The results of the updated search are as follows. Nine longitudinal studies and one new systematic review (12–20, 25) were identified. The systematic review included studies that assessed nurse staffing ratios and outcomes restricted to adult ICU settings (25) and reached conclusions similar to the previous reviews: a consistent relationship between increased nurse staffing and better patient outcomes in observational studies, evidence that falls short of causality. One longitudinal study narratively reported that increased nurse staffing was related to “significantly (P ≤ 0.01) decreased rates of decubiti, pneumonia, and sepsis,” but data were not presented (20). The cross-sectional study addresses the effect of an “intervention” to change nurse staffing ratios, implemented in response to a 2004 California law requiring minimum nurse–patient ratios in acute care hospitals (11). This legislation mandated patient–nurse staffing levels of 5:1, 4:1, and 2:1 for medical or surgical units, pediatric units, and ICUs, respectively. The California legislative mandate does not require nurse staffing to be met with RNs (that is, licensed vocational [practical] nurses can also meet the mandate).
Aiken and colleagues (11) assessed the relationship between nurse staffing and mortality in 2006, 2 years after the California mandate, comparing data from California with those of 2 states without mandates, New Jersey and Pennsylvania. Data about workloads were drawn from a survey of RNs in the 3 states (22 336 nurses in total); the response rate was 35.4%. Hospital data came from the American Hospital Association, and patient and outcome data came from state hospital discharge databases.
The authors reported that their survey data showed substantial adherence to the California mandate, with 88% of medical or surgical nurses, 85% of pediatric nurses, and 85% of ICU nurses reporting that the staffing of their last shift was within the mandated ratio. In logistic regression analyses adjusted for many patient characteristics and 3 hospital characteristics (such as bed size, teaching status, and technology use), Aiken and colleagues found statistically significant relationships between the estimation of the average number of patients per nurse and 2 outcomes: 30-day mortality and failure to rescue (11).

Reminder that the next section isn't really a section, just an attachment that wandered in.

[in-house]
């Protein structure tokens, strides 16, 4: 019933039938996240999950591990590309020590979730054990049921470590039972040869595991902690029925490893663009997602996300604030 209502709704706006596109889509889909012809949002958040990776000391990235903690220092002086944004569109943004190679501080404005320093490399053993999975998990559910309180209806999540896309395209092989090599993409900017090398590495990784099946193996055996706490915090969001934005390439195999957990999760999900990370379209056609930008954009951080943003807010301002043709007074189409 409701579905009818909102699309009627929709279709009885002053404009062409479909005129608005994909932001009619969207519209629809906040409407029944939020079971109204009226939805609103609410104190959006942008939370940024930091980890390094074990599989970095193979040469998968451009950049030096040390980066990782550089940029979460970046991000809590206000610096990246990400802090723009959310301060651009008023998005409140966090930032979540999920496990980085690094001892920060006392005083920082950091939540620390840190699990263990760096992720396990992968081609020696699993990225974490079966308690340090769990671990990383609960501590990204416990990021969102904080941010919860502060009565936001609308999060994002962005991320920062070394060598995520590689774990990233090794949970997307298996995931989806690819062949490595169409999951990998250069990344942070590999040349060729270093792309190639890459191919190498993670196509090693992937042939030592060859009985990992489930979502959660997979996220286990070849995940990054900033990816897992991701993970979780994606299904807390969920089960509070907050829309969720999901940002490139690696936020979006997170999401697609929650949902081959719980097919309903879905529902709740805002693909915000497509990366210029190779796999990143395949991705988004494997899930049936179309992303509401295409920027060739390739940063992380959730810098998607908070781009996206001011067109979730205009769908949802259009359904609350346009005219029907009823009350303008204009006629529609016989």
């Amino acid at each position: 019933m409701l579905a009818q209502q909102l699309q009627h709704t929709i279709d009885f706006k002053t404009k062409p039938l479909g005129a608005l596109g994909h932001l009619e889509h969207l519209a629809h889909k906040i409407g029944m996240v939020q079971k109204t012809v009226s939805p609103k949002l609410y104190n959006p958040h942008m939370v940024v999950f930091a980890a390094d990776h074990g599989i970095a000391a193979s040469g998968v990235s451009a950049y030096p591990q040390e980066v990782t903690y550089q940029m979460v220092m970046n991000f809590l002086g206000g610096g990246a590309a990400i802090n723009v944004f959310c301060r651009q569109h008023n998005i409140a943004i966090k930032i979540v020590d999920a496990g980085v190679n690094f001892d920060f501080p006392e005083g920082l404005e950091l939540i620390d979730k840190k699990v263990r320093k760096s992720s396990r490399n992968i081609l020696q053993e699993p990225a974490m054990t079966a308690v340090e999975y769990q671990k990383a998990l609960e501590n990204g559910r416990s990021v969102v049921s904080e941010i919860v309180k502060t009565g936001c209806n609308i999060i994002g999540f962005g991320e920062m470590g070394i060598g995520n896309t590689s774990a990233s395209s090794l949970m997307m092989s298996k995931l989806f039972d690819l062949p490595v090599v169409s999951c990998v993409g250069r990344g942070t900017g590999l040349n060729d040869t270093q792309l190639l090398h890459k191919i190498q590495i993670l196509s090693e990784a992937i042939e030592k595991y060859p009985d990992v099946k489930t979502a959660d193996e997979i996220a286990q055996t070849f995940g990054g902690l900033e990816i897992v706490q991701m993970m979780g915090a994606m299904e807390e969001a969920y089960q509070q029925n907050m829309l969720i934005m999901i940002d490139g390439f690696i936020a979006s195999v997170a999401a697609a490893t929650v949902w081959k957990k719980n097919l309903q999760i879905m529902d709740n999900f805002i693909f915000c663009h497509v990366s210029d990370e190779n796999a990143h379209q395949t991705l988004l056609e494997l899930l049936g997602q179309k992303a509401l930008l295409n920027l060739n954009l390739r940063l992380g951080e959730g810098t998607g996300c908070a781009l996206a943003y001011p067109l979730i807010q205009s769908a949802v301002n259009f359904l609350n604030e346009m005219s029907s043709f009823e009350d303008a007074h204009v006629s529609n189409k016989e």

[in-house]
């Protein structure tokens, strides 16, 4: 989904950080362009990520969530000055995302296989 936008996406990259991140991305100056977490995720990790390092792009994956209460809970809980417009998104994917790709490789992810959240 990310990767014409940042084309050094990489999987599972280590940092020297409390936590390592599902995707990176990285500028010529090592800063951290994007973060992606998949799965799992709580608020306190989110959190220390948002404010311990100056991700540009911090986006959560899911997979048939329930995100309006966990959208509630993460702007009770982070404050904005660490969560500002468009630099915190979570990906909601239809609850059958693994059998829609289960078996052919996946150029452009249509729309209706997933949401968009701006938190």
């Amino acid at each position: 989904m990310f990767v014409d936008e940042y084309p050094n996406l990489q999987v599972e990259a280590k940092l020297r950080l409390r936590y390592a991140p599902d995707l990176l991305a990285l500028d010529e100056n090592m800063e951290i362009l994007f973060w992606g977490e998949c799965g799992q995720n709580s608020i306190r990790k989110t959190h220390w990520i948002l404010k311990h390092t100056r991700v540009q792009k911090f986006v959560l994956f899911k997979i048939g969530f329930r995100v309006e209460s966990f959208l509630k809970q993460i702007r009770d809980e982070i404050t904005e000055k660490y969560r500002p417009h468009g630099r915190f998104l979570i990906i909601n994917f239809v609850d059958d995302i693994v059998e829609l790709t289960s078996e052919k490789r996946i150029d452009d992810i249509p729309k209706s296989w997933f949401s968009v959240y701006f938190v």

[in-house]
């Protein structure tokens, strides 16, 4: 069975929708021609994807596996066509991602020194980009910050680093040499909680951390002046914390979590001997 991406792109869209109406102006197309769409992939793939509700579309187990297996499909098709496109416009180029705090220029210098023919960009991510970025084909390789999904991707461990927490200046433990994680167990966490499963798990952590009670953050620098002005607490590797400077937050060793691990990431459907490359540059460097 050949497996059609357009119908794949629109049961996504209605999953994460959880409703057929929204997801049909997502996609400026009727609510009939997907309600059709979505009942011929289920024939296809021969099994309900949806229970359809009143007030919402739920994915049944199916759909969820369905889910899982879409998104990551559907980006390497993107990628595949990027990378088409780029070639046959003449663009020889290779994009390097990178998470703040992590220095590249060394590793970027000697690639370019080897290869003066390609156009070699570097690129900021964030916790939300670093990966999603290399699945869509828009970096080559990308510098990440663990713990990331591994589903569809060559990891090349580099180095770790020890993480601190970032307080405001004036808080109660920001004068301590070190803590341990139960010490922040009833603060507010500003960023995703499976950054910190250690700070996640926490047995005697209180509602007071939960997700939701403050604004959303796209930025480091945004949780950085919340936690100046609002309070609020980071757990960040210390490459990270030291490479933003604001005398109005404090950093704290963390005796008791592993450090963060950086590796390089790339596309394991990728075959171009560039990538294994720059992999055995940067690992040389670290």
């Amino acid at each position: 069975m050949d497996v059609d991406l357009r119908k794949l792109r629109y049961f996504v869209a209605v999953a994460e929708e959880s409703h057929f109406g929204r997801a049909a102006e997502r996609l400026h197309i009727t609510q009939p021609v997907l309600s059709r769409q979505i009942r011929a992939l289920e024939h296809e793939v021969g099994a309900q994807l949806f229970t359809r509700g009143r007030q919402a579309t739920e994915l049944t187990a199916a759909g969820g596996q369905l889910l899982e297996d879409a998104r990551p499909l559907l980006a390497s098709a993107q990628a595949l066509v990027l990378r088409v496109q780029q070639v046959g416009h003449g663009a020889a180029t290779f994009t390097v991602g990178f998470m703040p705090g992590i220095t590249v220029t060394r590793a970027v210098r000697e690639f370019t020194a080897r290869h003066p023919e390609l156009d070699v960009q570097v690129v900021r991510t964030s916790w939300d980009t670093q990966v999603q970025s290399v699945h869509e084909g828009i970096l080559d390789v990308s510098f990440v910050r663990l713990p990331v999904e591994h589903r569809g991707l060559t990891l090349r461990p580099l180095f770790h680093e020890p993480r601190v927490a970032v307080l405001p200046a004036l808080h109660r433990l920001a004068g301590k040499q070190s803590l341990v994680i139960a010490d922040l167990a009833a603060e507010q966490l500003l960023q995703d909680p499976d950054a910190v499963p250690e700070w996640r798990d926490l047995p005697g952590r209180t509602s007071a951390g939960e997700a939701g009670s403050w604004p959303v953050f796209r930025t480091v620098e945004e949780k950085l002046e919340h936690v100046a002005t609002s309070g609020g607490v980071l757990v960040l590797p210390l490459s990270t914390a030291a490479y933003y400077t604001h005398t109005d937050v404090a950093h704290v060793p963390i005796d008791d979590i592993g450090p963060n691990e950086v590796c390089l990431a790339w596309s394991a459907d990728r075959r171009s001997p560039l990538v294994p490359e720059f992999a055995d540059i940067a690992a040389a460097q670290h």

Although the study collected data after implementation of the California staffing mandate, it did not test the effect of that mandate per se because it had no comparison data from the period before the mandate went into effect. The possibility that the relationship is causal is blunted by longitudinal studies that examined measures from before and after the California mandate, which showed the expected changes in nurse staffing and proportion of licensed staff per patient but no improvement in other patient outcomes believed to be nursing-sensitive (such as falls, pressure ulcers, and failure to rescue) (16, 17, 19). In fact, an unexpected statistically significant increase in pressure ulcers was related to a greater number of hours of care for the patient (which may have been because of greater detection). These studies did not assess mortality.
Five additional longitudinal studies add further information to this picture. The first is a longitudinal assessment of nurse staffing and hospital mortality and failure to rescue in 283 California hospitals between 1996 and 2001, which had access to direct measures of nurse staffing (14). In multivariable models that included many hospital market characteristics as well as risk adjustment using the Medstat Disease Staging methodology to produce a predicted probability for complications or death, the authors found that an increase of 1 RN FTE per 1000 inpatient days was related to a statistically significant decrease in mortality of 4.3%.
The second longitudinal study assessed care at 39 Michigan hospitals between 2003 and 2006; it included adults admitted through the emergency department with acute myocardial infarction, heart failure, stroke, pneumonia, hip fracture, or gastrointestinal bleeding (15). This study simultaneously controlled for 4 factors—high hospital occupancy on hospitalization, weekend hospitalization, seasonal influenza, and nurse staffing levels—each of which had a statistically significant effect on in-hospital mortality. Each additional RN FTE per patient day was related to a 0.25% decrease in mortality.